Yet, sprinkled through the entire structure, out of sequence, and hence situated to draw the audience's attention, are events in which Roland and Marianne are still together, and she is slowly dying of brain cancer, struggling with aphasia, having to give up her work, plagued by memories of her mother's death, contemplating suicide - or, in one version, discovering to her immense relief that her condition will be completely cured.
The play thus neatly illustrates what I've found as a playwright, which is that ordinarily every phrase a character speaks is pregnant with possibility, but equally conclusive of things that have already happened or will happen later in the plot. Every line the playwright chooses changes the whole play. And many of the directions any moment in the script could force you as the writer to go would be interesting and worthwhile. But the overall logic of writing your particular script will ultimately force you, the playwright, to settle for just one. What a boon it would be if you could choose them all! That is effectively what Payne has done here. He has found a way to eat his cake and have it too, and try several different recipes for the cake into the bargain.
Fine: actor's play, playwright's play, cool concept, but what does it all add up to or mean? I'm not sure that's so easy to summarize, but it seems indisputable that Payne is out to wrestle with some Big Questions. What, for instance, are we to make of Marianne's impending death (at least in the versions of the universe where she's dying)? The published script contains an epigraph from philosopher John Gray, which says that we are driven to embrace magical views, whether enshrined in religion or in science, that we can transcend death, but "death is a provocation, because death "marks a boundary beyond which the will cannot go." Maybe so, but - the script itself suggests - maybe not. Marianne herself proposes the contrary, that because of the arbitrariness of time's arrow:
The basic laws of physics don't have a past and a present. Time is irrelevant at the level of atoms and molecules. It's symmetrical. We have all the time we've always had. You'll still have all our time.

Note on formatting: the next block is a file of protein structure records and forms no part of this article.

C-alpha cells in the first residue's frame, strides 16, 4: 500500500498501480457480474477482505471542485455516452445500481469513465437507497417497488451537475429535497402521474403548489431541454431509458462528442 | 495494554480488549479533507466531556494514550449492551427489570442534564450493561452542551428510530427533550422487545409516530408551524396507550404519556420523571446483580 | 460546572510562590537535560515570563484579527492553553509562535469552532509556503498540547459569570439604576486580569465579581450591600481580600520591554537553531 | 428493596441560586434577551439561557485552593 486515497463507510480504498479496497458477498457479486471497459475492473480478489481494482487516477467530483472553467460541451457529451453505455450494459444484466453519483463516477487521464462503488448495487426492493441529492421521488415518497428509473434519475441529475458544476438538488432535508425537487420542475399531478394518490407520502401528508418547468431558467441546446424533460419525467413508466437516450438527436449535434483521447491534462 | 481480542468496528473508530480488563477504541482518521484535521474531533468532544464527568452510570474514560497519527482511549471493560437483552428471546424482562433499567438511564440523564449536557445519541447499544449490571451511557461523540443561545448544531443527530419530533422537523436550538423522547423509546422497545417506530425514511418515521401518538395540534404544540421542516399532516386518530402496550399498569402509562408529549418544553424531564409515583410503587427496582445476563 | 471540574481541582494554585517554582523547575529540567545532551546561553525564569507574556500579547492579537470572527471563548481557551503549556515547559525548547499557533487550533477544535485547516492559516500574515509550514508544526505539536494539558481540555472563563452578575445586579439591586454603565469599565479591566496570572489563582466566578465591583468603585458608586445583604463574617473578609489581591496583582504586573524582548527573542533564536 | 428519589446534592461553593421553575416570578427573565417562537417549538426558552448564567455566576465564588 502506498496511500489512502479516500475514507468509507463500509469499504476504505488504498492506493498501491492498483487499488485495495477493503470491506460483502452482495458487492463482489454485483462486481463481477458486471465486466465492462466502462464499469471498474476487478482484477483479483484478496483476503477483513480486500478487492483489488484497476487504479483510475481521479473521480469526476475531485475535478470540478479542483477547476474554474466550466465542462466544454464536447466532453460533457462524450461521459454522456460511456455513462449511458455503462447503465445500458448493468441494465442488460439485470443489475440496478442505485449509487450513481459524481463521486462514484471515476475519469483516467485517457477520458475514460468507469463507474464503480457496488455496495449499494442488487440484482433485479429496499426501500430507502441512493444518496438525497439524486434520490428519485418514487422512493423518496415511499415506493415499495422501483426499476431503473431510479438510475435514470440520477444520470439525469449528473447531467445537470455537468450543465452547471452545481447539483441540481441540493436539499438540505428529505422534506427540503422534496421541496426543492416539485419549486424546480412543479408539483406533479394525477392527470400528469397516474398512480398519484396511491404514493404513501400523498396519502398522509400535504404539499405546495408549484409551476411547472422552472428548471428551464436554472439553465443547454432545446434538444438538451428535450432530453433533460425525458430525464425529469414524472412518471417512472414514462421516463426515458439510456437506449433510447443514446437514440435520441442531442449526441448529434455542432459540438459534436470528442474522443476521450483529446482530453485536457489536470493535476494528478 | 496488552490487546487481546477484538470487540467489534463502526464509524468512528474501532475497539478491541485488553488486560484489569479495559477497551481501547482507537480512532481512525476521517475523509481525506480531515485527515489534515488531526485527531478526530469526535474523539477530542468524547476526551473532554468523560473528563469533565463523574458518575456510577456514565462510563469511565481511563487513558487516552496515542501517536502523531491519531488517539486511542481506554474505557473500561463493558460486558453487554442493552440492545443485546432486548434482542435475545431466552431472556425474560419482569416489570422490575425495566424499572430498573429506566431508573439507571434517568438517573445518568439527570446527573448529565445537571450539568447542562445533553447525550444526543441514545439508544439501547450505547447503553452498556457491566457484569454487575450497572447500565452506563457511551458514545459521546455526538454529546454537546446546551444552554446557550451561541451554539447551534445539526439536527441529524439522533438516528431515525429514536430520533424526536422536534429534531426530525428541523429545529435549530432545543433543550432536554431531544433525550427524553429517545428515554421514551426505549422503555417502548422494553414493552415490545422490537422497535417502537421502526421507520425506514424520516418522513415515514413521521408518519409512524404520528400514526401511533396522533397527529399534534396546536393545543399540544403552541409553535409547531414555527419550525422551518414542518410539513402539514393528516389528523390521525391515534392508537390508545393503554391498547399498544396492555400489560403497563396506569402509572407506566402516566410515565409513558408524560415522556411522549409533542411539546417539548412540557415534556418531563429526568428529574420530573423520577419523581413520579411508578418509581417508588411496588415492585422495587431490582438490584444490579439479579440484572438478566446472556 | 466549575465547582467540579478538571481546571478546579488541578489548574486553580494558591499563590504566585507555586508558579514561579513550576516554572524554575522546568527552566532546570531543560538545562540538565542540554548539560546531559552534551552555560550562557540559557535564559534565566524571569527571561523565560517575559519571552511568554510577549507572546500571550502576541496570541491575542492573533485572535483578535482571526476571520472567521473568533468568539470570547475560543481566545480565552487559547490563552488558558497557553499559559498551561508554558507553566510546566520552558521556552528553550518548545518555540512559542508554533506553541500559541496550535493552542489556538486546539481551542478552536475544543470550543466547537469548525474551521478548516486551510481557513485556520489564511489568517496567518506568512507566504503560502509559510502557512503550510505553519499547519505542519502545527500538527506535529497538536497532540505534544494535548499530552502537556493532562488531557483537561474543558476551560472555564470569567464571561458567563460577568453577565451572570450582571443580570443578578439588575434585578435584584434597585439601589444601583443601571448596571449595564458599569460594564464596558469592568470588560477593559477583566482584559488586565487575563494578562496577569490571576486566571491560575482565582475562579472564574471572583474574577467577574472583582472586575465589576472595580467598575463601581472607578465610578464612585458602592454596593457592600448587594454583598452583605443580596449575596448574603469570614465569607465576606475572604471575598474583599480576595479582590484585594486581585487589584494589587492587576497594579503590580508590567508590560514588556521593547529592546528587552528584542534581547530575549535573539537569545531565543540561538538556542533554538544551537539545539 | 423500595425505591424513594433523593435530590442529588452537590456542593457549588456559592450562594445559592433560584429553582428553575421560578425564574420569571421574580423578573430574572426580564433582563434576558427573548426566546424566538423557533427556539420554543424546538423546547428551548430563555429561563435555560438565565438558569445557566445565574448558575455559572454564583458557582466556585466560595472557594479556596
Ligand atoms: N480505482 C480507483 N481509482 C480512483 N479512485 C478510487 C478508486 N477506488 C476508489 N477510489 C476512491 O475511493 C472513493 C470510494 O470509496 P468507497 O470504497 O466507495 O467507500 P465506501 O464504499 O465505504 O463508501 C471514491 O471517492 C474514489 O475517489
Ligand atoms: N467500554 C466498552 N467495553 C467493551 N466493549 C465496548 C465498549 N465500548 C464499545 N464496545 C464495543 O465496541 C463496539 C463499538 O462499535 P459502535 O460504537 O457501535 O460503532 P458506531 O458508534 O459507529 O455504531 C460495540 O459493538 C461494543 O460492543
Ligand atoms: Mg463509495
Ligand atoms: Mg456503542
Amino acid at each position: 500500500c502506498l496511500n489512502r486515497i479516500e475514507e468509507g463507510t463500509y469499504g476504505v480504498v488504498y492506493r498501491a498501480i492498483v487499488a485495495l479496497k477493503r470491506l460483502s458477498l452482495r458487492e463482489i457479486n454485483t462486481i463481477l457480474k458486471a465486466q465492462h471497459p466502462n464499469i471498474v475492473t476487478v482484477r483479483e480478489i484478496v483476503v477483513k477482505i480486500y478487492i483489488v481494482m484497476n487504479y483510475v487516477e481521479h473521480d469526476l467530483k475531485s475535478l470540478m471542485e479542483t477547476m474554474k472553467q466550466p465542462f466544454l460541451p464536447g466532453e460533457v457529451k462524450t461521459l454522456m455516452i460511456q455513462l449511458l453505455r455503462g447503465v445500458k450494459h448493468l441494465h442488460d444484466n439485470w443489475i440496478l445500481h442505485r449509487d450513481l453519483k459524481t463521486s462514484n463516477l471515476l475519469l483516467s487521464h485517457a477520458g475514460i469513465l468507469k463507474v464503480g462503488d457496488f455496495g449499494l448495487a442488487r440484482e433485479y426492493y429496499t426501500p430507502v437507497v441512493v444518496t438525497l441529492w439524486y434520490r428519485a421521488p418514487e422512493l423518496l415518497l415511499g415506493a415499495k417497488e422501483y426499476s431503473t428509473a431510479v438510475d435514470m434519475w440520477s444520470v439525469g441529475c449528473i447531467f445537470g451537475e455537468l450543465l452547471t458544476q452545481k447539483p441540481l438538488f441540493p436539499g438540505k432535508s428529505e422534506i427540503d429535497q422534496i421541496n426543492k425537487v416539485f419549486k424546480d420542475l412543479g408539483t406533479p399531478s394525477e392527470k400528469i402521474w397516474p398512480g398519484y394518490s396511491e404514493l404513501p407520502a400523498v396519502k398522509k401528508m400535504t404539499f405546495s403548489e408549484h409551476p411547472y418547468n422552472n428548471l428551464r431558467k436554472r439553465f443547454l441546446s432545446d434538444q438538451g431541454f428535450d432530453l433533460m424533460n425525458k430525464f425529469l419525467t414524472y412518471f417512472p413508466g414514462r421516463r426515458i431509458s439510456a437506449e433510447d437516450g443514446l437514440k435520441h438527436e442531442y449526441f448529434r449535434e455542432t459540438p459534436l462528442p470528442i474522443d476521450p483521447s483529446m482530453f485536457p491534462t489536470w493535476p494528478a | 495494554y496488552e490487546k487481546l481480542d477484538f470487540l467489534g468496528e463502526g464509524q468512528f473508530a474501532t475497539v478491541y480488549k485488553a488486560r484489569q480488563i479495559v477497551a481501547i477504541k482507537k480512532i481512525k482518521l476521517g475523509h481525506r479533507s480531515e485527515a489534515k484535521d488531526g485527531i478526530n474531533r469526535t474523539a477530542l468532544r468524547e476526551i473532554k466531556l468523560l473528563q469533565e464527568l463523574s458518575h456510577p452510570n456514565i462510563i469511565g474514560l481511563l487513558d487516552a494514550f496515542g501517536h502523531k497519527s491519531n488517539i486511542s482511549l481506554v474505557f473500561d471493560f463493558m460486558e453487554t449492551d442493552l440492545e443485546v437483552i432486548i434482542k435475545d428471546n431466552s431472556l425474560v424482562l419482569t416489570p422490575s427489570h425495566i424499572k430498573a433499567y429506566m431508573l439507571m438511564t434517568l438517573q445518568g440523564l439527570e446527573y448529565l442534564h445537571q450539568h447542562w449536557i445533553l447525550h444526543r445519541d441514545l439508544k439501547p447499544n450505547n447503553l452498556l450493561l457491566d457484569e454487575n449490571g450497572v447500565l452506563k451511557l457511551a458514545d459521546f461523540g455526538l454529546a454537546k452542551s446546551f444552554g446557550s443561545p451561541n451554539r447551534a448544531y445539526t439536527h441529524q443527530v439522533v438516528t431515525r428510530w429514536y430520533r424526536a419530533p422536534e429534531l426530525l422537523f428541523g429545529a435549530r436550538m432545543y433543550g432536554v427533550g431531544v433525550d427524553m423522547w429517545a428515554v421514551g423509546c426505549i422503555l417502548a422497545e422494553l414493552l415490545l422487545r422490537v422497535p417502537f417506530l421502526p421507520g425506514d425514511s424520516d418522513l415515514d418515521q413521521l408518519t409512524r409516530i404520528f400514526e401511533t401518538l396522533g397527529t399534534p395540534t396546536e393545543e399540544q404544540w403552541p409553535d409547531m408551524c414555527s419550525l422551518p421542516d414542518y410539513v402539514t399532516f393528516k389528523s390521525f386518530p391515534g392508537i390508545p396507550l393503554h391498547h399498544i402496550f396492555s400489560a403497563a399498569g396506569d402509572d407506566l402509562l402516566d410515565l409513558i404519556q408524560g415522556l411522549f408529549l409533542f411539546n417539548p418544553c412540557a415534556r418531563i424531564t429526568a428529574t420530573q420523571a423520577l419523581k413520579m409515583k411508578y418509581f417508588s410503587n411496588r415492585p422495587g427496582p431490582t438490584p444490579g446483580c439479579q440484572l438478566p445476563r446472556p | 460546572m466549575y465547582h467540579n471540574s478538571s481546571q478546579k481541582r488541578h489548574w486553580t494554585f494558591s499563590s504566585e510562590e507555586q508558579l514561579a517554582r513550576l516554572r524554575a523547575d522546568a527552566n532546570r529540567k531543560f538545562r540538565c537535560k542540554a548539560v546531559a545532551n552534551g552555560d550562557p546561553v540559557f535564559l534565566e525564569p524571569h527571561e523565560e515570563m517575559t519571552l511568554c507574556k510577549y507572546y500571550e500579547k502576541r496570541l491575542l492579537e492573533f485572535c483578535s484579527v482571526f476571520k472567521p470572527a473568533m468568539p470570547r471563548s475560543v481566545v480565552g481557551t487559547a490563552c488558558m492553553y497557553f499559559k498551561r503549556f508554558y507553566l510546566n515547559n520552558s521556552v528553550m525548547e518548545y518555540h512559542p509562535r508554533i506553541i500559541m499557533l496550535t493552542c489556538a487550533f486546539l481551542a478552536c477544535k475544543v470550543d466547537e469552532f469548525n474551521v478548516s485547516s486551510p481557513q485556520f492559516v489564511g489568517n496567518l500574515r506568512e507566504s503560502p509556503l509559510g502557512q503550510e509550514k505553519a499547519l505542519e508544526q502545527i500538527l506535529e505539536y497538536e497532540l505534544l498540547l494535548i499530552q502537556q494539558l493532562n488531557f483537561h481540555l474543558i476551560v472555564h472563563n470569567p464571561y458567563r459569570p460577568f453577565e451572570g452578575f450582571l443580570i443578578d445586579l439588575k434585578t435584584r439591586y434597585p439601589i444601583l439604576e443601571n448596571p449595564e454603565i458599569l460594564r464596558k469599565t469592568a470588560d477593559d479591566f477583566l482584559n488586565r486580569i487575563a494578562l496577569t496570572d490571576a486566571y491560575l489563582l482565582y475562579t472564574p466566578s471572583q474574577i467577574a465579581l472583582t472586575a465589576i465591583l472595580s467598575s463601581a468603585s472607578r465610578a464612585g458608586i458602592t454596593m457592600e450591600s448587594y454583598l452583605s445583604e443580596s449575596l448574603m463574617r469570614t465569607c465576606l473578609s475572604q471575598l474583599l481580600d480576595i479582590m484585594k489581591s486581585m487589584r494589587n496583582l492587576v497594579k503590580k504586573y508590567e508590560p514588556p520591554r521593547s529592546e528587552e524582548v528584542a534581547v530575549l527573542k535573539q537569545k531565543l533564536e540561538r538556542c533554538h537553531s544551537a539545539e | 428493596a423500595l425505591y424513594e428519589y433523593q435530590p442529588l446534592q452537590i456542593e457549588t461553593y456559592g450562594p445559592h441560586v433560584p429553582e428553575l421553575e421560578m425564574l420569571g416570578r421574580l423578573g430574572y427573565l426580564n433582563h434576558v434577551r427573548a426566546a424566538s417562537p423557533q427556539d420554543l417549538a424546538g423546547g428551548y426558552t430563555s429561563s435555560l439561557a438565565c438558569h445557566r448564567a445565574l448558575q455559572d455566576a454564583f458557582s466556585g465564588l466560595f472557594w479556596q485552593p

And this perspective seems reinforced in the play's final moments, when, in a reprise of various events we've seen that seem now to be slightly recombined, we are back at a moment when Marianne and Roland still have time to make choices about whether to have or rekindle a relationship. And it's Marianne who begins the play by playfully suggesting in that pickup line that if we could just lick our elbows, we'd be immortal.
But there's another Big Question behind that. Whether death is meaningless or full of terrible meaning is a subset of the more fearful question whether anything has any meaning. Another epigraph to the script, from Peter Atkins's 2011 book On Being, suggests the universe is fundamentally meaningless, although it endorses the notion of this meaninglessness as possessed of "a considerable grandeur." (If you ask me, the whole concept of grandeur requires a template of meaningfulness for its own meaning, but never mind.) But again the play seems to refute the epigraph. We in the audience cannot help but care whether Marianne survives her brain cancer. And if we care, to us at least it is not meaningless.
The above discussion might give the impression that the play is gloomy and hard work for an audience. If so, I apologize; actually it is filled with laughter, and the mischievous way it has of readjusting everything on the fly will keep the mind pleasantly challenged. Gunning and Smith, both excellent actors, exploit the myriad opportunities to vary their pitches over the same bits of material, clearly enjoying the ranges of ways to deliver identical lines and exchanges, and they draw the audience in. I could have stood a little less talking over each other, very little of which is actually required by the script, but this is a minor criticism. And, even if Roland and Marianne are necessarily not entirely coherent characters, we nonetheless find ourselves being touched by what somehow remains a core of consistent character in each of them.
Constellations, by Nick Payne, directed by Michael Byrne Zemarel, through March 22 at Vagabond Theatre, 806 S. Broadway, Baltimore, MD. Tickets $10-$22 at www.vagabondplayers.org. Adult language, adult topics.
Photo Credit: Bruce F. Press Photography.